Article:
During my poetic lifetime -- the last thirty years or so -- it seems as if the reactionaries have had a steady presence that continues the orientation of the New Critics but without the New Critics' skills; and the theoreticians of language and power have had an opposing presence that claims at least sometimes to descend from Pound and Williams, but also from the Objectivists and Olson. (I've never got Olson and in fact published a poem against him in APR several years ago.) I've long felt bereft in this landscape. I trace my own descent from Pound and Williams, but I also acknowledge Eliot (despite Dr. Williams' disapprobation). I also honor my teacher Donald Justice, though I write nothing like him and resemble him only in my failure to be prolific and perhaps in my general pessimism. Also in my poetic makeup are some voices I have tried to disown over the years: from early adolescence Kipling and Edna St. Vincent Milay. I still have my mother's volumes of these poets on my bookshelves and while they are no longer central, I learned traditional metrical practice from them, for which I am grateful. And from my later adolescence comes my continuing attachment to the so-called Confessional School of Berryman, Plath, Lowell, Sexton, and Snodgrass. A very unfashionable group these days, but also a group, I'd argue, that practiced a middle-path poetics, with a concern for both matter and meter, subject and language.

Bachelard's definition of poetry, if that's what it is, also insists upon a reader, but a reader who has the gumption to reread, who is open to the poem's insistence on being reread. It seems to me that contemporary schools of poetry have either over-emphasized or under-emphasized the reader, either pandering or pushing away, didacticism or word play. I think the division reflects a fundamental dualism we have been unable to get beyond in Western poetics (with some notable exceptions); we feel driven to be one thing or the other, completely; we are made uncomfortable by mixed states.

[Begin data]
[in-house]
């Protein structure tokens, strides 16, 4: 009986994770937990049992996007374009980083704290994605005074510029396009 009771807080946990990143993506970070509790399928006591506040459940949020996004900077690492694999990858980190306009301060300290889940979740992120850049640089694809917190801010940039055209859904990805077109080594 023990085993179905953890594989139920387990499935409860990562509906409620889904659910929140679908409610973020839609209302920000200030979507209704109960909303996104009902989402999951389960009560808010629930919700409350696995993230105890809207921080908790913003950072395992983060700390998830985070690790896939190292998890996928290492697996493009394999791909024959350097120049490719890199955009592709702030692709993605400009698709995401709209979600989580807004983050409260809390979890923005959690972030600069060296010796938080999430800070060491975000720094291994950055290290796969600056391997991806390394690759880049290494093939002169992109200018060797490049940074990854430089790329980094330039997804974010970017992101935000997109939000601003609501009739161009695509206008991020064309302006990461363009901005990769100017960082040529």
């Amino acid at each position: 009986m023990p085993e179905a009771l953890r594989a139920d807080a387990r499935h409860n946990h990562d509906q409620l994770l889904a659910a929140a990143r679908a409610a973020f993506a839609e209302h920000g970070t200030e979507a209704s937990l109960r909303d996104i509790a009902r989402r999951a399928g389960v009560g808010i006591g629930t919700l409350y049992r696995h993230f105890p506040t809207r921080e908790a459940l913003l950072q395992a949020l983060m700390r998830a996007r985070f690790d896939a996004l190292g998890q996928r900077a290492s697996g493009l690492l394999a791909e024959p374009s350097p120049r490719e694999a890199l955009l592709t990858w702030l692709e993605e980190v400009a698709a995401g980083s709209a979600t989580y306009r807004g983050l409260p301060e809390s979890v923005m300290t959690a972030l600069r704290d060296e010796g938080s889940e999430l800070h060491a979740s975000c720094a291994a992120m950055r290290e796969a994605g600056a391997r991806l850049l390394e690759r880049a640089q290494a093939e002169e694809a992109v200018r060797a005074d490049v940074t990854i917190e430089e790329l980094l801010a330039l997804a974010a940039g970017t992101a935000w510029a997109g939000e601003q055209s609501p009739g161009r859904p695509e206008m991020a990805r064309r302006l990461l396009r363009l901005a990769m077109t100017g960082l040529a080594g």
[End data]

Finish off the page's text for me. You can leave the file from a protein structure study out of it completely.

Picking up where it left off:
[Cross-posted to Sharpsand.]


Scorch the Sheets

I’ve been thinking about Joseph Deumer’s comment on my interpretaton of the last line of Don Paterson's 'Wind Tunnel’ - “I'm sort of sorry to learn that "scorch the sheets" is a slangy phrase for sex. I had in mind something closer to that cold pentecostal fire you mention earlier having simply consumed the poet without even waking his wife.” – and have come to the conclusion that he has a very good point. The phrase “scorch the sheets” certainly refers to the sexual act and I think Paterson means the reader’s mind to turn that way, and not just because -as my daughter told me she learned in English lit today –“if you don’t know, sex is always a good guess.” However, the grammar of the second half of the line – “you do not scorch the sheets, or wake your wife” – belies the obvious interpretation. “Scorch the sheets” has no onanistic secondary meaning that I know of. It seems to refer exclusively to super heated activity between consenting adults and, one would assume, would require waking one’s partner. So that “or” necessitates a rethink in mid line and Joseph’s suggestion seems to be the right way to go. Acts 2; 1-4 makes it clear that after the sound of a mighty wind filled the house the disciples saw what looked like fiery tongues moving in all directions, and “it sat upon each of them. And they were filled with the Holy Ghost, and began to speak with other tongues, as the Spirit gave them utterance.” It all seems like a fair description of a poetic epiphany and makes perfect sense in the context Paterson provides. So why didn’t I think of it?


On a poem by Don Paterson

I wonder if my post on Don Paterson's poem "Phantom" might be of interest to the Plumbline School.